While I was at Cisco Live, I heard a lot about video. In fact, “video is the new voice” was the center square on my John Chambers Keynote Bingo card. With the advances that Cisco has been making with the various Jabber clients across all platforms, Cisco really wants to drive home the idea that customers want to use video in every aspect of their life. This may even be borne out when you think about all the social networks that have been adding video capabilities, such as Facebook or Skype. Then there’s the new launch of AirTime from the guys that brought you Napster. AirTime is a social network that is built entirely around video and how you can interact with complete strangers that share your interests.
I started thinking about video and the involvement that it has in everyone’s life today. It seems that everything has a video-capable camera now. Mobile phones, tablets, and laptops come standard with them. They are built into desktop monitors and all-in-one computers. It seems that video has become ubiquitous. So too have the programs that we use to display video. I can remember all the pain and difficulty of trying to setup programs like AIM and Yahoo! Messenger to work with a webcam not all that long ago. Now we have Skype and Facetime and Google+ Hangouts. On the business side we have things like Cisco Jabber for Telepresence (formerly Movi) and Webex. I even have a dedicated video endpoint on my desk. However, the more and more I thought about it, the more that I realized that I hardly used video in my everyday life. I’ve done maybe two Facetime calls with my family since my wife and I purchased Facetime-capable devices last year. My Skype calls never involve video components. My Webex sessions always have video features muted. Even my EX90 gathers dust most of the time unless it gets dialed to test a larger Telepresence unit. If video is so great, why does it feel so neglected?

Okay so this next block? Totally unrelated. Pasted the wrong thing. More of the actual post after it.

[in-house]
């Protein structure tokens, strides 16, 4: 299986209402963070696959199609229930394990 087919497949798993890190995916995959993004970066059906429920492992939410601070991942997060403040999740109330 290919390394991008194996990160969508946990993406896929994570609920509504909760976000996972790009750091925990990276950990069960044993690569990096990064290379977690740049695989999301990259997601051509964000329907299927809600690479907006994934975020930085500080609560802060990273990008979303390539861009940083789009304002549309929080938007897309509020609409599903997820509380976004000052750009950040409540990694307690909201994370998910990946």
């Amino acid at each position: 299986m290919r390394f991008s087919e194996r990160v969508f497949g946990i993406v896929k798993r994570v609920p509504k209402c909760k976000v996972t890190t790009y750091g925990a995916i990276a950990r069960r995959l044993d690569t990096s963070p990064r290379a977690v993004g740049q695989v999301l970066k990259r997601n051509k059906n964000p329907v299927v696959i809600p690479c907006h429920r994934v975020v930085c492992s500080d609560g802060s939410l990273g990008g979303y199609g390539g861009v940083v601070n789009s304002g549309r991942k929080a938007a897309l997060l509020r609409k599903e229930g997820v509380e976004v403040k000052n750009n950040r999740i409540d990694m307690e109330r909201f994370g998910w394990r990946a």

For me, the key came in an article about AirTime. In the press conference, the founders talked about how social media today consists of “asynchronous communications”. We leave messages on walls and timelines. We get email or instant messages when people try to communicate with us that sit there, beckoning to us to respond. In some cases, we even have voicemail messages or transcriptions thereof that call to our attention. The AirTime folks claim that this isn’t a natural method of communication and that video is how we really want to talk to people. Nuances and body language, not text and typing. That’s a good a noble goal, but when I thought about how many Facetime devices are out there and how many people I knew with the capability that weren’t really using it, something didn’t add up. Why does everyone have access to video and yet not want to use it? Why do we prefer to stick to things like Twitter timelines or instant messages via your favorite service?